Whether intentional or not, paying the ransom to sanctioned organizations can have legal repercussions, including fines that can cost $20 million. If a business has no other option but to pay the ransom, the OFAC has stated that they would consider "a company's self-initiated, timely, and complete report of a ransomware attack to law enforcement to be a significant mitigating factor in determining an appropriate enforcement outcome if the situation is later determined to have a sanctions nexus."

Victoria Beckman, Co-Chair Privacy & Data Security of the law firm Frost Brown Todd said. "While the intention of the advisory is understandable, in practice, it adds another layer of risk to a company that is already dealing with a ransomware attack and its costly consequences. Now, the decision of whether to pay the ransom has to be made in light of potential sanctions. One of the most effective ways to avoid being in this catch-22 situation is to be prepared, and as the advisory states, "implement a risk-based compliance program to mitigate exposure to sanctions-related violations." Being proactive in cybersecurity, training employees, implementing incident response plans and business continuity processes that include backups is now more important than ever to mitigate the risk that a company will be forced to pay a ransom."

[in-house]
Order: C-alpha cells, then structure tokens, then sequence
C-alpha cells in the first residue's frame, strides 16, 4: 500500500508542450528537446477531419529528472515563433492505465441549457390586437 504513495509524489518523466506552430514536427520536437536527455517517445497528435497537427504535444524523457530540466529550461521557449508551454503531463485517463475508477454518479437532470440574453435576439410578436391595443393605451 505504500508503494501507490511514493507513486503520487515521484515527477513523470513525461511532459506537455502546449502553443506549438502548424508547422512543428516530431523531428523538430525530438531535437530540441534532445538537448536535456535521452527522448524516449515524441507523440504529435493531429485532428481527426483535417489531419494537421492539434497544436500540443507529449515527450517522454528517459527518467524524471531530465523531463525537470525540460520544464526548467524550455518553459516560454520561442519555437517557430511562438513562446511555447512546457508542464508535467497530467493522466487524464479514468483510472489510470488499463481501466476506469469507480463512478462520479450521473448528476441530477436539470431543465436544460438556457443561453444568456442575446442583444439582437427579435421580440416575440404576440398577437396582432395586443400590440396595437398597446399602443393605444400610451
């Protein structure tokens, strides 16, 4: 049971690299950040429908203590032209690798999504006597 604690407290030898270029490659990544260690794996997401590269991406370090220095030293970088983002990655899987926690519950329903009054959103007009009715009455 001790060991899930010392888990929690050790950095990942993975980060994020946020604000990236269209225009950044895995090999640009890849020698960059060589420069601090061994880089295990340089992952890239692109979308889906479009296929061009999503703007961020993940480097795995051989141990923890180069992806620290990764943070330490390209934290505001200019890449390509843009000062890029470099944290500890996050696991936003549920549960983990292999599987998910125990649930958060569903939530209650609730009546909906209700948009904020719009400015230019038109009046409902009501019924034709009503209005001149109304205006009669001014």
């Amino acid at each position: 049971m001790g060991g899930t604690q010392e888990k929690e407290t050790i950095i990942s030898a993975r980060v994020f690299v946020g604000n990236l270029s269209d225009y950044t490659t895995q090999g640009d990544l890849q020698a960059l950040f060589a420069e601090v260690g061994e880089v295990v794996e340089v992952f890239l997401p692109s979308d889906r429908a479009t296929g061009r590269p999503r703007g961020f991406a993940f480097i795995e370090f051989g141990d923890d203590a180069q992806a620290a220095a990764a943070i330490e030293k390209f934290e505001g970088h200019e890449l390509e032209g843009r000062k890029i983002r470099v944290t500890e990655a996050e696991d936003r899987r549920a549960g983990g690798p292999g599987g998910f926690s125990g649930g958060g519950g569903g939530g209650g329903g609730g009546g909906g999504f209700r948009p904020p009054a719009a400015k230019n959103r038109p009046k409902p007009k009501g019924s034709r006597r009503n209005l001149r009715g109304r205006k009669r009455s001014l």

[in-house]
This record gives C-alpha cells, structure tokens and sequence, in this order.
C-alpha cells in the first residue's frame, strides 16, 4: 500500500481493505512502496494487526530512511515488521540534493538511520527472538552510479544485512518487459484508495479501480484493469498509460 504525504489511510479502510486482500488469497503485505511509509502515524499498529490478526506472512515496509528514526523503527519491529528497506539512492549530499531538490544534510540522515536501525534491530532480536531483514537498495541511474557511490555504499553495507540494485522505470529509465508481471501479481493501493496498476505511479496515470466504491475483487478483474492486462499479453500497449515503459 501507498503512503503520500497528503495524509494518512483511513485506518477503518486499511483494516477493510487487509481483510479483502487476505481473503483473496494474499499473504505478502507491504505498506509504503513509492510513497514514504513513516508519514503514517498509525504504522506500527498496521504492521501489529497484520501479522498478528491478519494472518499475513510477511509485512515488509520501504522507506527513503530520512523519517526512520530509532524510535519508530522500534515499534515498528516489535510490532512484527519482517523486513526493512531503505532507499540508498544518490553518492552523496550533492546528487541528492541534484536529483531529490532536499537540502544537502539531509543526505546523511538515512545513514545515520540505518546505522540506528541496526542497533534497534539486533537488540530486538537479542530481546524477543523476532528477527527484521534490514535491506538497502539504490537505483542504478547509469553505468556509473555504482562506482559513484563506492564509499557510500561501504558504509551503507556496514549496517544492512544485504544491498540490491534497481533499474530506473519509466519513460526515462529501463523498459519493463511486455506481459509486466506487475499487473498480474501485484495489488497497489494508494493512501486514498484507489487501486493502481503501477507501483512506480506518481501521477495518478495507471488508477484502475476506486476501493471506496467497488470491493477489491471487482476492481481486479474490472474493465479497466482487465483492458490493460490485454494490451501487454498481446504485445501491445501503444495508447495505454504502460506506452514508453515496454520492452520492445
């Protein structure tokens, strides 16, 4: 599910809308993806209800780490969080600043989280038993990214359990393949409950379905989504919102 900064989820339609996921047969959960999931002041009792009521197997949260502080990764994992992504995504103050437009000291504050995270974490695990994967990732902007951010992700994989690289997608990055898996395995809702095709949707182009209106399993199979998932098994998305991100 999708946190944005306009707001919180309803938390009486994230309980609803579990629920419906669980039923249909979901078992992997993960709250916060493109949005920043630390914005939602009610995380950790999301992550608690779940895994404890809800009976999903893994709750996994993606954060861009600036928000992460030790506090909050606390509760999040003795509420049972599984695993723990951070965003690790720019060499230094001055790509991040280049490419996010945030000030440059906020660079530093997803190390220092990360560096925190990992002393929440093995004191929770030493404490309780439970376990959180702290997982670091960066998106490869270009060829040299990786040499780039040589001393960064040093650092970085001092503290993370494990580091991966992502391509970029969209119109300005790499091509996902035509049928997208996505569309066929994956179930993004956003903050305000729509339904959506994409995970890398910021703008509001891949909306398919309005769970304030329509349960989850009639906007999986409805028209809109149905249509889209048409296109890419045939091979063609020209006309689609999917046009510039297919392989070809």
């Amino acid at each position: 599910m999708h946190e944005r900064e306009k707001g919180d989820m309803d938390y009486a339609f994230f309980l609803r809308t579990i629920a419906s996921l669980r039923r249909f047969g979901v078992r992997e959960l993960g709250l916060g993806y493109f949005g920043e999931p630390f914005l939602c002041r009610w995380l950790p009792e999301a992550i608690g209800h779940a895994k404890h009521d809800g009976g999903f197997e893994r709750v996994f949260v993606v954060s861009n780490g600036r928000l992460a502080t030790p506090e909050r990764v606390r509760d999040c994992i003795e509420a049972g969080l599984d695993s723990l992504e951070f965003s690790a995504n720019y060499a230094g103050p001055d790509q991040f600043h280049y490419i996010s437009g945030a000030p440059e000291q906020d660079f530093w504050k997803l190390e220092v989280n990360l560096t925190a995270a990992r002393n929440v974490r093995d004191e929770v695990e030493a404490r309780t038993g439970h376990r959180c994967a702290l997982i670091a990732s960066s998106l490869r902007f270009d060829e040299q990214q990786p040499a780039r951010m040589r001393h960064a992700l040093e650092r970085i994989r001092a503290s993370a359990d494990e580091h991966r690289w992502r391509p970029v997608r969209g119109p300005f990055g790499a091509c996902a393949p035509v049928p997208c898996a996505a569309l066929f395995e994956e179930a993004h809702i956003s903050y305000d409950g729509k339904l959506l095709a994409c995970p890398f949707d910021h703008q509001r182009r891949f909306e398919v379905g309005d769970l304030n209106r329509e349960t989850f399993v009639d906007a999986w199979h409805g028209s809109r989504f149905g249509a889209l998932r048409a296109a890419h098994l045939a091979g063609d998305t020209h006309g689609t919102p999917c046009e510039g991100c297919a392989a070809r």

Are you confident in your response to ransomware and your documented ability to recover? Statistically speaking, you have weaknesses. Developing a response plan during a downtime event is not very effective in minimizing disruption. Certitude Security® firmly believes that calculated planning and prevention reduces business disruption and cause less financial burden than a prolonged recovery.

You can learn from mistakes other executives made trusting their MSP to secure their businesses from disruption, financial loss, and reputational damage.

As a proud supporter of American manufacturing, we offer services to improve your understanding of current security levels, pinpoint the gaps, and evaluate how well your outsourced IT service provider fulfills their contract requirements.

We are working diligently to inform leaders and facilitate essential asset protection priorities for manufacturing businesses throughout the United States. If you are interested in learning about the empowerment services that Certitude Security® can offer, visit our website or coordinate a time to speak to a team member today.